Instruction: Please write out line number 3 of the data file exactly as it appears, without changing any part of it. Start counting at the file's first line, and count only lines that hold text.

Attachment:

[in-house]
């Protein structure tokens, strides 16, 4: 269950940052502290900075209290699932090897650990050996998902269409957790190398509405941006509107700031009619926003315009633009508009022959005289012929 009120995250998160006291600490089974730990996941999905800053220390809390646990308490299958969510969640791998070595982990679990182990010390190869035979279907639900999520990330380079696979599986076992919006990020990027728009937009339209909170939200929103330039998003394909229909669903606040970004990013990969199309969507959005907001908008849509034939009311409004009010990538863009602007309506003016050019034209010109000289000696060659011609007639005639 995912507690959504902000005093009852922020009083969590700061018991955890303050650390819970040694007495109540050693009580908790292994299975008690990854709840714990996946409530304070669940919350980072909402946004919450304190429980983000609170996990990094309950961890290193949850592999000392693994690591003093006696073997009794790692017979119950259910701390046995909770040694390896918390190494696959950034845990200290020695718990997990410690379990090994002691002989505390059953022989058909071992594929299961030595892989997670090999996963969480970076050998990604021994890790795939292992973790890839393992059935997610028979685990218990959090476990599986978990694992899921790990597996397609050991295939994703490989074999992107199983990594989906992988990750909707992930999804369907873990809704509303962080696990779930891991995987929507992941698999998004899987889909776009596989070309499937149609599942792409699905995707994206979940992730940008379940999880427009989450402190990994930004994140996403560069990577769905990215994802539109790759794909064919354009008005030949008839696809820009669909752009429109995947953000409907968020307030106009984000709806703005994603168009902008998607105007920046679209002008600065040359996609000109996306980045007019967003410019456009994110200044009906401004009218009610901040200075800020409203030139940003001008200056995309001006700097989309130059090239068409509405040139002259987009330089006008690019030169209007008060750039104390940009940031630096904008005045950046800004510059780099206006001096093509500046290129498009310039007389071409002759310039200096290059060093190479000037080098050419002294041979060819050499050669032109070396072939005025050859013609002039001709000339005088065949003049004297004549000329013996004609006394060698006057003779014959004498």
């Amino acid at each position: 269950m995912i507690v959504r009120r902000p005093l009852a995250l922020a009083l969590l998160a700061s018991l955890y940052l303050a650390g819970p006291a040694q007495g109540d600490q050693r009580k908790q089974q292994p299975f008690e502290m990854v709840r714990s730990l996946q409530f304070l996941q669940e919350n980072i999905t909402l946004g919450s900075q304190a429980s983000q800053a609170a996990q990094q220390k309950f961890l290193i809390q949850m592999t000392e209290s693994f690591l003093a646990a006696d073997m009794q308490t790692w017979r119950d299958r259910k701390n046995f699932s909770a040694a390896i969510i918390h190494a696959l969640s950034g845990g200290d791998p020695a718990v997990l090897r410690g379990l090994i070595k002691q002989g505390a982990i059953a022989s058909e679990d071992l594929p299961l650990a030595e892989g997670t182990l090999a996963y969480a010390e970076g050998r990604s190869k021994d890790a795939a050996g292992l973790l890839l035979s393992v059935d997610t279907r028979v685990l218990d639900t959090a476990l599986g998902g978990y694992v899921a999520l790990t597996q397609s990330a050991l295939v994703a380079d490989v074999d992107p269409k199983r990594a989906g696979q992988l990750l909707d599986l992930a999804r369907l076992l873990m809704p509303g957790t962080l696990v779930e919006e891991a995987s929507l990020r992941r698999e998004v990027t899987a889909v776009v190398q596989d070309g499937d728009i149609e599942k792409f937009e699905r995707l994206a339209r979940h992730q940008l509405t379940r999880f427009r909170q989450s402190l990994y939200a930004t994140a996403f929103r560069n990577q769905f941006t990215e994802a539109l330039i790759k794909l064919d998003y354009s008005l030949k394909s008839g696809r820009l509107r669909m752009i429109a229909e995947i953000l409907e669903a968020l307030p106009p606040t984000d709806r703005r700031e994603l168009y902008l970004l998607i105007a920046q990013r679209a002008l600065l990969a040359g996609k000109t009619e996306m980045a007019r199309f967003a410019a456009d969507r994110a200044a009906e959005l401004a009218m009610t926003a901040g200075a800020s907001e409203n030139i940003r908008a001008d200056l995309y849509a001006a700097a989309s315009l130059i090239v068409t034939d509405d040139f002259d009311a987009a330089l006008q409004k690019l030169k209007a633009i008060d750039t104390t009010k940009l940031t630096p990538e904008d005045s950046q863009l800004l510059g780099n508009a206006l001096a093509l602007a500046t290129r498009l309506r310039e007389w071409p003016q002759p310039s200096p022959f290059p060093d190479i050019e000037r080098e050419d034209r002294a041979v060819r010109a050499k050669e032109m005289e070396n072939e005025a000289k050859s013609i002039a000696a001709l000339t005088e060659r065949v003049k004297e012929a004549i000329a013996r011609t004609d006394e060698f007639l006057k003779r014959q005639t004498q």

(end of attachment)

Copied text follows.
């Amino acid at each position: 269950m995912i507690v959504r009120r902000p005093l009852a995250l922020a009083l969590l998160a700061s018991l955890y940052l303050a650390g819970p006291a040694q007495g109540d600490q050693r009580k908790q089974q292994p299975f008690e502290m990854v709840r714990s730990l996946q409530f304070l996941q669940e919350n980072i999905t909402l946004g919450s900075q304190a429980s983000q800053a609170a996990q990094q220390k309950f961890l290193i809390q949850m592999t000392e209290s693994f690591l003093a646990a006696d073997m009794q308490t790692w017979r119950d299958r259910k701390n046995f699932s909770a040694a390896i969510i918390h190494a696959l969640s950034g845990g200290d791998p020695a718990v997990l090897r410690g379990l090994i070595k002691q002989g505390a982990i059953a022989s058909e679990d071992l594929p299961l650990a030595e892989g997670t182990l090999a996963y969480a010390e970076g050998r990604s190869k021994d890790a795939a050996g292992l973790l890839l035979s393992v059935d997610t279907r028979v685990l218990d639900t959090a476990l599986g998902g978990y694992v899921a999520l790990t597996q397609s990330a050991l295939v994703a380079d490989v074999d992107p269409k199983r990594a989906g696979q992988l990750l909707d599986l992930a999804r369907l076992l873990m809704p509303g957790t962080l696990v779930e919006e891991a995987s929507l990020r992941r698999e998004v990027t899987a889909v776009v190398q596989d070309g499937d728009i149609e599942k792409f937009e699905r995707l994206a339209r979940h992730q940008l509405t379940r999880f427009r909170q989450s402190l990994y939200a930004t994140a996403f929103r560069n990577q769905f941006t990215e994802a539109l330039i790759k794909l064919d998003y354009s008005l030949k394909s008839g696809r820009l509107r669909m752009i429109a229909e995947i953000l409907e669903a968020l307030p106009p606040t984000d709806r703005r700031e994603l168009y902008l970004l998607i105007a920046q990013r679209a002008l600065l990969a040359g996609k000109t009619e996306m980045a007019r199309f967003a410019a456009d969507r994110a200044a009906e959005l401004a009218m009610t926003a901040g200075a800020s907001e409203n030139i940003r908008a001008d200056l995309y849509a001006a700097a989309s315009l130059i090239v068409t034939d509405d040139f002259d009311a987009a330089l006008q409004k690019l030169k209007a633009i008060d750039t104390t009010k940009l940031t630096p990538e904008d005045s950046q863009l800004l510059g780099n508009a206006l001096a093509l602007a500046t290129r498009l309506r310039e007389w071409p003016q002759p310039s200096p022959f290059p060093d190479i050019e000037r080098e050419d034209r002294a041979v060819r010109a050499k050669e032109m005289e070396n072939e005025a000289k050859s013609i002039a000696a001709l000339t005088e060659r065949v003049k004297e012929a004549i000329a013996r011609t004609d006394e060698f007639l006057k003779r014959q005639t004498q």